Students are also given regular homework, assignments and group projects for assessing their progress and monitoring their learning gaps. When these tasks are completed, one has to take a snapshot of the page/pages and upload the same on the app. LEAD uses a text recognition algorithm so that students can upload images of their handwritten homework snapped via any basic phone, and it can analyse and match it against the set responses. At present, LEAD is helping more than 800K students improve their learning outcomes on its platform.
Furthermore, the app regularly updates parents regarding their children’s progress, strengths and weaknesses to ensure more transparency and collaborative measures for higher academic achievements.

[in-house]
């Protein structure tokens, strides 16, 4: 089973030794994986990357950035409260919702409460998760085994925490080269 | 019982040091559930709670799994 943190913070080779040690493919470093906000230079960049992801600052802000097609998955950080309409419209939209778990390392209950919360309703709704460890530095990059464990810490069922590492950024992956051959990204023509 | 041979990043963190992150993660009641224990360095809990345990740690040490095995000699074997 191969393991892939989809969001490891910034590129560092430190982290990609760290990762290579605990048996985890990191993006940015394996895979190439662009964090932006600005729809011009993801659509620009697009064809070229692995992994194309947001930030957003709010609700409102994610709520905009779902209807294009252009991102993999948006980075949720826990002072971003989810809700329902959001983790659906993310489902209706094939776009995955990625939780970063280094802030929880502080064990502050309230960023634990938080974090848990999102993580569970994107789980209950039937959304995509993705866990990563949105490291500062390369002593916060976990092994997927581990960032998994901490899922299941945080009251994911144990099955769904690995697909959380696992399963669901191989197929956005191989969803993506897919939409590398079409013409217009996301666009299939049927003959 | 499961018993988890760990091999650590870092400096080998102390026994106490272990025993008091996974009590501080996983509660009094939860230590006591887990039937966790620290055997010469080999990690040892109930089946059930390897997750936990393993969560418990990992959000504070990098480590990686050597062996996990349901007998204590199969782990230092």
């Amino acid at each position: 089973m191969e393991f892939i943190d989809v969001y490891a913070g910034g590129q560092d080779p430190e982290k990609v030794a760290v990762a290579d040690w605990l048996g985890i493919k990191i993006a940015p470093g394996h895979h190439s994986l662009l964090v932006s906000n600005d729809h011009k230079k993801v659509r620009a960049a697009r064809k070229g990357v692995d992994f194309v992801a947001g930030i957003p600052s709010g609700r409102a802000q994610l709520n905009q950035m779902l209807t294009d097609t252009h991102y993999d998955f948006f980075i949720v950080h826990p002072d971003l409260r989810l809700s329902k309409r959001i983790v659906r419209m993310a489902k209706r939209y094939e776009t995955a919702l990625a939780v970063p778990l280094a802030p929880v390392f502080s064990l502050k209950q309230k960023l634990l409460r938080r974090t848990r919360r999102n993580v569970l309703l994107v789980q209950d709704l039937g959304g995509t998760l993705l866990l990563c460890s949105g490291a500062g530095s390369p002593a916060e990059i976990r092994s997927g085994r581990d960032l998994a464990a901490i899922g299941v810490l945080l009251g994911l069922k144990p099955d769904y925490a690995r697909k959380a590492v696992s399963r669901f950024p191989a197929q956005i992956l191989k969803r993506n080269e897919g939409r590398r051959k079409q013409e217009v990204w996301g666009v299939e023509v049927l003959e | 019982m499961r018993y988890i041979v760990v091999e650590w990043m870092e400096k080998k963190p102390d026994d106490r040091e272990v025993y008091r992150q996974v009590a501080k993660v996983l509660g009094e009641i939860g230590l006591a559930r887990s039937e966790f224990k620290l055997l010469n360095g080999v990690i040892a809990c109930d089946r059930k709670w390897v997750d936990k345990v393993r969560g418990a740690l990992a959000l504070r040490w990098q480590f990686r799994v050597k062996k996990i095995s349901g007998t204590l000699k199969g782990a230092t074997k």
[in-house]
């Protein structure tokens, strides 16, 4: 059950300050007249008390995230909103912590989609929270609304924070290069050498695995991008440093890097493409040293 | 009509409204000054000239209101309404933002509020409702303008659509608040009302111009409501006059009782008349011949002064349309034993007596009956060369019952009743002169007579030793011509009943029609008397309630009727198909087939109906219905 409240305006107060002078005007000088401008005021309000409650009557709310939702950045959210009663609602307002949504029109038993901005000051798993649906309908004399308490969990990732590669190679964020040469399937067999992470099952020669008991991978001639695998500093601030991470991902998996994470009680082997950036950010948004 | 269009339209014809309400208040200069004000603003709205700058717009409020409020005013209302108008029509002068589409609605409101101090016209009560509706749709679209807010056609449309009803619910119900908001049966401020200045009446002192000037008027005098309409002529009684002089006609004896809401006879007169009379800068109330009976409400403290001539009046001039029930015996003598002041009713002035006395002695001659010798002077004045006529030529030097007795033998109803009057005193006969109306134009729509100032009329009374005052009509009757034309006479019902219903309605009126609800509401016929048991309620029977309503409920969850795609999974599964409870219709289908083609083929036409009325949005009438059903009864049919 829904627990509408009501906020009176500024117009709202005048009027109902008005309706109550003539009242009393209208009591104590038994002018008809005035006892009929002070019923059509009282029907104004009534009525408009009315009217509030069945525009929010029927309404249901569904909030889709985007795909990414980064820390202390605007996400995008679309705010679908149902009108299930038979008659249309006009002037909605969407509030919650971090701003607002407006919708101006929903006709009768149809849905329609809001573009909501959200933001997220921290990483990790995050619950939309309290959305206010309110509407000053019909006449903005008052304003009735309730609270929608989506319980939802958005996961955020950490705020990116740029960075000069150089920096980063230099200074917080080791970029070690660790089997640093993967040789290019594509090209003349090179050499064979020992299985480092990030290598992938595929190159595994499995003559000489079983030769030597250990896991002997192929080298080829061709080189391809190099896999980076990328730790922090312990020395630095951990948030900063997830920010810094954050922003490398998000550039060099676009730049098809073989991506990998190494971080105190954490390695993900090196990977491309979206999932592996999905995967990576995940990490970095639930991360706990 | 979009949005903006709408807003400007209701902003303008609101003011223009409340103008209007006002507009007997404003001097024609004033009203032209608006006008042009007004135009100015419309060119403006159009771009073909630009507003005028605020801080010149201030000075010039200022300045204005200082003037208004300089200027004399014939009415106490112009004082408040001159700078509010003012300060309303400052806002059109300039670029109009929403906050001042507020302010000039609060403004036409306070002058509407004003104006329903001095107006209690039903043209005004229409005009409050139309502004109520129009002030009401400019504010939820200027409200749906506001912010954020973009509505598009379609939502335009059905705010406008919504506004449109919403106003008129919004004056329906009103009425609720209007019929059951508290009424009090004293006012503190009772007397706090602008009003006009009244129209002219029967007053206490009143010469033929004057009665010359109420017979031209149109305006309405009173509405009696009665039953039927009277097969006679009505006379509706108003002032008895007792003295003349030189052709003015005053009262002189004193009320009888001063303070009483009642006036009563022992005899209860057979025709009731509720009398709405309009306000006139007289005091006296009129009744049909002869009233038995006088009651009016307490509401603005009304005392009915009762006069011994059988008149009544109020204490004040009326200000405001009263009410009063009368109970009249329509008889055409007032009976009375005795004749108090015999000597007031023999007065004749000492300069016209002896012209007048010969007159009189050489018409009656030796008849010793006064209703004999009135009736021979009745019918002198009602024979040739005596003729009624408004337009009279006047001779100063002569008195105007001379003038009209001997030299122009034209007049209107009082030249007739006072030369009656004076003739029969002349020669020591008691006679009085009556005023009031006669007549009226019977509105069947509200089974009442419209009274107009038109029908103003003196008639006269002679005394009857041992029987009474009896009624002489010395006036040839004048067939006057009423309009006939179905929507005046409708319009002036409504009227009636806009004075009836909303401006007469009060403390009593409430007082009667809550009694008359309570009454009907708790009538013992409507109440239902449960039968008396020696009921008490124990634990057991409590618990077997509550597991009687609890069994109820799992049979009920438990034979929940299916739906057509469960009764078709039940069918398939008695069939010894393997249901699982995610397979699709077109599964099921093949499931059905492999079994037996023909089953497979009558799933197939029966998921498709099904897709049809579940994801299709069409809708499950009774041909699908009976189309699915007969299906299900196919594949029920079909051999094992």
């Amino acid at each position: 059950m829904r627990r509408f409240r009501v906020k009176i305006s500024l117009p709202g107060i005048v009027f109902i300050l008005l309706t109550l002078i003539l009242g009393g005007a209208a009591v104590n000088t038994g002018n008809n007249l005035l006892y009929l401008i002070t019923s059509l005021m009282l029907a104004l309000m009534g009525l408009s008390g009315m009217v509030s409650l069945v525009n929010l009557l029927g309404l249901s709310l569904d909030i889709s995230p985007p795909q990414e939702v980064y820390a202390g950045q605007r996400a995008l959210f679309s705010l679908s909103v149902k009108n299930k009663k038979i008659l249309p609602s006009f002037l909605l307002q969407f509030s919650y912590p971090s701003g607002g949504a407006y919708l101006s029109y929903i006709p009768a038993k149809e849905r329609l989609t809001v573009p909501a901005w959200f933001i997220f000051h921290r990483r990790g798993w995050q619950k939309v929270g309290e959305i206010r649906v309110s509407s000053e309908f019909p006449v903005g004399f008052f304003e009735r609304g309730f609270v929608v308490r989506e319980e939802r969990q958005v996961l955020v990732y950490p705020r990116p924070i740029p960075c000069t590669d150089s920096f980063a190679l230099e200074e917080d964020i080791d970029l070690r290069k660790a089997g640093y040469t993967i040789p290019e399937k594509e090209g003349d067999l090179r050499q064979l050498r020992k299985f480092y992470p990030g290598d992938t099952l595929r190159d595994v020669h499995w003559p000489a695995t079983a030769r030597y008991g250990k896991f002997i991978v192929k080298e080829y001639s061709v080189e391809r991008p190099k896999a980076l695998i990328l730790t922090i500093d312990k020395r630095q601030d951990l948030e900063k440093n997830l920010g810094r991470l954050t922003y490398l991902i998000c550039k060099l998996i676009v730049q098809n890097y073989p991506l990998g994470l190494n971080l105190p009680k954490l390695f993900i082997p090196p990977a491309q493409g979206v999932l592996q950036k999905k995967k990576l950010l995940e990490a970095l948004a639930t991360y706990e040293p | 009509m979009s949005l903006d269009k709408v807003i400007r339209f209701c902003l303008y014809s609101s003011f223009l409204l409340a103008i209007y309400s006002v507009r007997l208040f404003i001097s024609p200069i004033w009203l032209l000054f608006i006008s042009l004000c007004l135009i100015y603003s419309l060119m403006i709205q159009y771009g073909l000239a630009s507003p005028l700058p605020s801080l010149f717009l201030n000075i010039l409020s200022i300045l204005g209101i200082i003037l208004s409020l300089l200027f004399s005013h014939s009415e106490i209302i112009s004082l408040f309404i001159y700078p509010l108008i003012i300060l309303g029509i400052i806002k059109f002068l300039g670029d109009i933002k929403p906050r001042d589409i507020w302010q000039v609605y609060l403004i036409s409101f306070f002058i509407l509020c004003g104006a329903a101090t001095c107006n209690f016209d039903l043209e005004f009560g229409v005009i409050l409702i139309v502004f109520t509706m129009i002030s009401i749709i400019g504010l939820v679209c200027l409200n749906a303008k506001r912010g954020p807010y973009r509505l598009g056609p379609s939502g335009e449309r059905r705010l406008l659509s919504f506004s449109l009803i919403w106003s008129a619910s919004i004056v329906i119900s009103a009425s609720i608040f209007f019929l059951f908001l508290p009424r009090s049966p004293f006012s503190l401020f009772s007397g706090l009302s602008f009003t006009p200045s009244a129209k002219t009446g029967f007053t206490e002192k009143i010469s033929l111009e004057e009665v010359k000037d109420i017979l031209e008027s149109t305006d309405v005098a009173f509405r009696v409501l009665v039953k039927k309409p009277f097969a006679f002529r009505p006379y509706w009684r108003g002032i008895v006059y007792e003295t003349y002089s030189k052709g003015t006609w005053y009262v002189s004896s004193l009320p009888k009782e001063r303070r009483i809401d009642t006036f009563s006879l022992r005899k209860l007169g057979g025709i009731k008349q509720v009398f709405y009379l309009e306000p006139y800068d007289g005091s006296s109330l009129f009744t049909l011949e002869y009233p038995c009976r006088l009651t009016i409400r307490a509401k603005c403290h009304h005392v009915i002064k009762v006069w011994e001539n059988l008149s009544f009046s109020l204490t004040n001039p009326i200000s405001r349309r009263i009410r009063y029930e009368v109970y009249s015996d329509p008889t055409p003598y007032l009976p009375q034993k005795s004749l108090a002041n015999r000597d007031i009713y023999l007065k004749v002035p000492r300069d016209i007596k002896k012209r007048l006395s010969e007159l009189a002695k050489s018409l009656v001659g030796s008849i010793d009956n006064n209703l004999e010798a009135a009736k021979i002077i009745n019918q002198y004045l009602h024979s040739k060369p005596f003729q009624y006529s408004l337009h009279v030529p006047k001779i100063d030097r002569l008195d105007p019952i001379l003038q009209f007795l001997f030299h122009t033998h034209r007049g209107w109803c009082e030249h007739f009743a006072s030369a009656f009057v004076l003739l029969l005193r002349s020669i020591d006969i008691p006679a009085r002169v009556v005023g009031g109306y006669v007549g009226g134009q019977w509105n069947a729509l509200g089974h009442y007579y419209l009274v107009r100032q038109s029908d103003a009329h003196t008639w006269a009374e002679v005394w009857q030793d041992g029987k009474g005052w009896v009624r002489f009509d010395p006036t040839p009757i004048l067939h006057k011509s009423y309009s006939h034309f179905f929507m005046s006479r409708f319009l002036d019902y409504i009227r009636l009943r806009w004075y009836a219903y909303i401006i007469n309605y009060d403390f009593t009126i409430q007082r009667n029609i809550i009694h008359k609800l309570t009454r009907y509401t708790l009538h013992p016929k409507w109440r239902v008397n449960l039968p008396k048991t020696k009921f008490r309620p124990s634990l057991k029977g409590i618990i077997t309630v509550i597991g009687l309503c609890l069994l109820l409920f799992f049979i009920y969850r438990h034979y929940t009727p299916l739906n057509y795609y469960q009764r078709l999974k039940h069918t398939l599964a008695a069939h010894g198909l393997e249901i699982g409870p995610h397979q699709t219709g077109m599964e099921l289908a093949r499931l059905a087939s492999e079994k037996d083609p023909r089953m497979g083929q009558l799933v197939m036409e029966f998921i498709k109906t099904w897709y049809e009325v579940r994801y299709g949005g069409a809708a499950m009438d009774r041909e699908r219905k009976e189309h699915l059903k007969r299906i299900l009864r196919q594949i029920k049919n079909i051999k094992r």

The teacher’s app: According to Mehta, critical reasons are leading to the widening academic gaps in India. To start with, continuous upskilling of teachers or the use of the latest teaching tools and methods has never become the central theme of the country’s education system. The dearth of skilled teachers beyond Tier 2 and Tier 3 cities also add to this woe, leading to the poor quality of classroom teaching.
Keen to address this growing pain point, LEAD has developed a well-equipped teacher’s app with ready-to-use lesson plans that sync with all partner schools. Besides, it comes with an automated assessment mechanism powered by artificial intelligence that also updates homework/assignment submission status and generates detailed assessment reports.